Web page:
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Senaste album recensioner Pitchfork

  • XXXTentacion: Bad Vibes Forever
    His purported final posthumous album is more of monument to XXXTentacion’s brand rather than his artistry.

  • Camila Cabello: Romance
    The pop singer’s second album some memorable moments, but Cabello evokes a vision love so universalized that it blurs it out of focus.

  • Hurt Valley: Glacial Pace
    Singer-songwriter Ben Collins joins the Woodsist camp with a light, loose collection of songs built for placid and rudderless afternoons.

  • Harry Styles: Fine Line
    Harry Styles hides himself inside of a mystic pop-rock record that keeps us away from who he is as a songwriter and fledgling rock star.

  • Sean McCann: Puck
    This collage work by the Los Angeles composer weaves together stray chamber compositions, ambient recordings, voices, and more, yielding a mesmerizing sound both dense and diaphanous.

  • Jme: Grime MC
    The London grime star has made the strongest record of his career, chock full of nimble, intricate raps that seamlessly integrate the nerdiest of signifiers.

  • Please Excuse Me For Being Antisocial
    This Compton chameleon borrows flows from anyone and everyone but gets away with it thanks to his sturdy songwriting.

  • Junius Paul: Ism
    The Chicago bassist’s solo debut—featuring guests including Makaya McCraven, Isaiah Spencer, and Tomeka Reid—ranges widely, from free jazz to post-bop to meditative tone poems.

  • Sofie Birch: Island Alchemy
    The Copenhagen composer’s second album this year, and her first for Oakland’s Constellation Tatsu, offers a dynamic take on ambient music, one meant for active listening.

  • Shed: Oderbruch
    The techno artist discovers a softer, warmer side in an album named for his childhood home.

  • Mary J. Blige: HERstory Vol. 1
    In the ’90s, Blige prophesied a future in which hip-hop would be baked directly into pop music. The hits on this collection show her just getting started.

  • Akasha System: Echo Earth
    Gentle but full of motion, the Portland, Oregon producer’s seemingly uncomplicated music brings the language of left-field ’90s dance to the great outdoors.

  • Kelsey Lu: Blood Transfusion
    The Los Angeles singer-songwriter’s music gets a beat-oriented makeover in a collection of remixes from Skrillex, Omar S, Lafawndah, and other club producers.

  • Georgia Maq: Pleaser
    The lead singer for the barn-burning punk act Camp Cope shifts into synth-pop and romantic love for her solo debut.

  • Courtney Barnett: MTV Unplugged Live in Melbourne
    The Australian singer-songwriter uses the Unplugged format as a showcase for the community of musicians she’s cultivated.

  • Jeff Rosenstock / Laura Stevenson: Still Young EP
    Two friends—one a longtime Neil Young fan, one a relative newcomer—team up for a warm, unpretentious covers EP that serves as an unlikely primer.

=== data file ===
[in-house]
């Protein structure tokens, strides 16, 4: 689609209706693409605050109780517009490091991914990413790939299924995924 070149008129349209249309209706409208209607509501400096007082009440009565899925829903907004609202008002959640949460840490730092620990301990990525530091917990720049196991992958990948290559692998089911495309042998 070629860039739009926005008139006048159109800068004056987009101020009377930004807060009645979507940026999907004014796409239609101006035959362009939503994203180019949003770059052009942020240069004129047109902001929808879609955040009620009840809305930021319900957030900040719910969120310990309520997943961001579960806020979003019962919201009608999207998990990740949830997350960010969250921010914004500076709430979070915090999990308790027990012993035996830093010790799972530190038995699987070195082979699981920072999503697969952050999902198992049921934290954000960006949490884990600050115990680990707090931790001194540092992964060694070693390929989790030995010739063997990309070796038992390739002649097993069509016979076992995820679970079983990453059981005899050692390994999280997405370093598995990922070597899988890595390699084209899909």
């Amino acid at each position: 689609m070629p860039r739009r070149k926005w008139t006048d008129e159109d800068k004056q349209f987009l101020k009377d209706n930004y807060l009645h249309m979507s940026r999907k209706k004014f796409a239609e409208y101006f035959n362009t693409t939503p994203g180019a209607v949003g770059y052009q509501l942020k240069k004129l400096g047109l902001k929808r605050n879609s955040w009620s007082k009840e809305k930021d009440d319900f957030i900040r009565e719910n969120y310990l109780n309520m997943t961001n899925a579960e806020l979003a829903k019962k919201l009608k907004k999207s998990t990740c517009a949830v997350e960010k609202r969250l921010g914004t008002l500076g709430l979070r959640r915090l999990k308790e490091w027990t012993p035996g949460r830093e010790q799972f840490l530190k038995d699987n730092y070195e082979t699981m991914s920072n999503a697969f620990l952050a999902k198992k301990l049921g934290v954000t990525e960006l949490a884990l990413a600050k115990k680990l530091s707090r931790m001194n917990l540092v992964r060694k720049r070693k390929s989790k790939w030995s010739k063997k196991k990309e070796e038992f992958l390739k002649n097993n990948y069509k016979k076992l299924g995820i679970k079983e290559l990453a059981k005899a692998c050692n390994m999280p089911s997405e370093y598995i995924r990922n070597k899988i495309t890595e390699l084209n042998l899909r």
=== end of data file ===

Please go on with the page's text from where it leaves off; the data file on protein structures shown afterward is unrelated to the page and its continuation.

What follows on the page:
• YNW Melly: Melly vs. Melvin
    The incarcerated rapper, awaiting trial for murder, releases an album of second-rate material and third-rate Young Thug-isms.

  • Andrés: Andrés IV
    Eight years after his last album and seven since the crowd-pleasing “New for U,” the Detroit house and hip-hop staple shows off his encyclopedic knowledge of soul, disco, and Latin music.

  • Julien Chang: Jules
    The Baltimore music student’s soft-focus popcraft plays like a lost link between the hazed-out aesthetic of chillwave and the smooth precision of sophisti-pop.

  • Various Artists: Until the End of the World (Original Motion Picture Soundtrack)
    A new reissue of the illusory soundtrack to Wim Wenders’ 1991 road film, which featured the final recordings of CAN and Talking Heads, highlights its forlorn and decadent melancholy.

  • Beat Happening: We Are Beat Happening
    An essential new vinyl box set collects all of the trailblazing Olympia band’s records. It is a monument to the spartan trio’s music and their seismic influence on the indie rock that followed in their wake.

  • To Magnetize Money and Catch a Roving Eye
    O’Rourke’s latest drone project, running to over four hours, is darker and more dreamlike than his Steamroom series, and one of his most meditative releases yet.

  • My Chemical Romance: Three Cheers for Sweet Revenge
    Each Sunday, Pitchfork takes an in-depth look at a significant album from the past, and any record not in our archives is eligible. Today, we revisit My Chemical Romance’s second album, an operatic pop-rock behemoth that became an icon for outcasts.

  • Ben Frost: Catastrophic Deliquescence (Music From Fortitude 2015-2018)
    The Iceland-based composer’s score for the Arctic crime drama shivers with ominous uncertainty that’s better appreciated in its original context.

  • Karenn: Grapefruit Regret
    Blawan and Pariah’s hardware-centric techno duo returns with its debut album, trading some of the distortion of early releases for a funkier, slipperier sound that still bangs.

  • Roc Marciano: Marcielago
    The gritty and elusive Hempstead MC caps off a decade of profound influence with more photographic narratives, gnarled slang, and evocative soul samples.

  • Croatian Amor / Varg2TM: Body of Carbon
    Beneath its sharp edges and heavy drums, the producers’ second collaboration takes a gentle, humanistic approach.

  • 20 Years of Fabric
    The iconic London nightclub celebrates two decades with 20 tracks that survey the house, techno, and bass-music styles synonymous with the venue, with mixed results.

  • Burial: Tunes 2011 to 2019
    A 149-minute anthology maps the UK producer’s expanding multiverse, gathering nearly every solo tune he released on Hyperdub in a fertile, eight-year run of EPs full of surprises (and vinyl crackle).

  • Labyrinth
    The producer and visual artist builds an uncanny, disturbing world on his debut LP that recalls his collaborations with Björk, Arca, and FKA twigs.